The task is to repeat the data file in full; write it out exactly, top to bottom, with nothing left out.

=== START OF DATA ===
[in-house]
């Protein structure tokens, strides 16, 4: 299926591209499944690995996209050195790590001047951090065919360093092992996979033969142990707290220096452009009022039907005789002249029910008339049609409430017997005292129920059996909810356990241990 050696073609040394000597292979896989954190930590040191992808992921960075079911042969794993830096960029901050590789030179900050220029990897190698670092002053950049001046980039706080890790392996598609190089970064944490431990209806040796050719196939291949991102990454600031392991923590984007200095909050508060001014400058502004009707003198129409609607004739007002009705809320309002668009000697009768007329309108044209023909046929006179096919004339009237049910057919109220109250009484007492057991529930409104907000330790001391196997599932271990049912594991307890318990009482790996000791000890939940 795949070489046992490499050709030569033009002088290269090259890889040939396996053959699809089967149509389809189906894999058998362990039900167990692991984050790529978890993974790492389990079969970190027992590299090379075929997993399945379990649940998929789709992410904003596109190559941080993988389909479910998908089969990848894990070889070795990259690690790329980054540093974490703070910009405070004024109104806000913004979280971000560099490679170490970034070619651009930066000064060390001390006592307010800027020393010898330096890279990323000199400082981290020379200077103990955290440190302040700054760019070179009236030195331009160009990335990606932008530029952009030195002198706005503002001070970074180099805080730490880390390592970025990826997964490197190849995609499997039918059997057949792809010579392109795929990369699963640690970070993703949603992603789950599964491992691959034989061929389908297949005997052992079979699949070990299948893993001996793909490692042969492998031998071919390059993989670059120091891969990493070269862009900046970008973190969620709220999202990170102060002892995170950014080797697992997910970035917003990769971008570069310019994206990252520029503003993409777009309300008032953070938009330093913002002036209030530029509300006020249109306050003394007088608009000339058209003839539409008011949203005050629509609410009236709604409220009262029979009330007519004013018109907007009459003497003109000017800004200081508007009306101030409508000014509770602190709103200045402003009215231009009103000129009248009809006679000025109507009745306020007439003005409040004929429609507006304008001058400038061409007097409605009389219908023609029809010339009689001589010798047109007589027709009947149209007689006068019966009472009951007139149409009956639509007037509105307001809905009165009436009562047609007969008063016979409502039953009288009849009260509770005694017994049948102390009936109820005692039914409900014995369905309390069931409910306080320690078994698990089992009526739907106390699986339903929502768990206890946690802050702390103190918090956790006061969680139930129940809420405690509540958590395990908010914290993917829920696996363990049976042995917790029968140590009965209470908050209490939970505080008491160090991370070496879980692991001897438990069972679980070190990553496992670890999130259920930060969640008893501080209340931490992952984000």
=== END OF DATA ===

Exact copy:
[in-house]
């Protein structure tokens, strides 16, 4: 299926591209499944690995996209050195790590001047951090065919360093092992996979033969142990707290220096452009009022039907005789002249029910008339049609409430017997005292129920059996909810356990241990 050696073609040394000597292979896989954190930590040191992808992921960075079911042969794993830096960029901050590789030179900050220029990897190698670092002053950049001046980039706080890790392996598609190089970064944490431990209806040796050719196939291949991102990454600031392991923590984007200095909050508060001014400058502004009707003198129409609607004739007002009705809320309002668009000697009768007329309108044209023909046929006179096919004339009237049910057919109220109250009484007492057991529930409104907000330790001391196997599932271990049912594991307890318990009482790996000791000890939940 795949070489046992490499050709030569033009002088290269090259890889040939396996053959699809089967149509389809189906894999058998362990039900167990692991984050790529978890993974790492389990079969970190027992590299090379075929997993399945379990649940998929789709992410904003596109190559941080993988389909479910998908089969990848894990070889070795990259690690790329980054540093974490703070910009405070004024109104806000913004979280971000560099490679170490970034070619651009930066000064060390001390006592307010800027020393010898330096890279990323000199400082981290020379200077103990955290440190302040700054760019070179009236030195331009160009990335990606932008530029952009030195002198706005503002001070970074180099805080730490880390390592970025990826997964490197190849995609499997039918059997057949792809010579392109795929990369699963640690970070993703949603992603789950599964491992691959034989061929389908297949005997052992079979699949070990299948893993001996793909490692042969492998031998071919390059993989670059120091891969990493070269862009900046970008973190969620709220999202990170102060002892995170950014080797697992997910970035917003990769971008570069310019994206990252520029503003993409777009309300008032953070938009330093913002002036209030530029509300006020249109306050003394007088608009000339058209003839539409008011949203005050629509609410009236709604409220009262029979009330007519004013018109907007009459003497003109000017800004200081508007009306101030409508000014509770602190709103200045402003009215231009009103000129009248009809006679000025109507009745306020007439003005409040004929429609507006304008001058400038061409007097409605009389219908023609029809010339009689001589010798047109007589027709009947149209007689006068019966009472009951007139149409009956639509007037509105307001809905009165009436009562047609007969008063016979409502039953009288009849009260509770005694017994049948102390009936109820005692039914409900014995369905309390069931409910306080320690078994698990089992009526739907106390699986339903929502768990206890946690802050702390103190918090956790006061969680139930129940809420405690509540958590395990908010914290993917829920696996363990049976042995917790029968140590009965209470908050209490939970505080008491160090991370070496879980692991001897438990069972679980070190990553496992670890999130259920930060969640008893501080209340931490992952984000």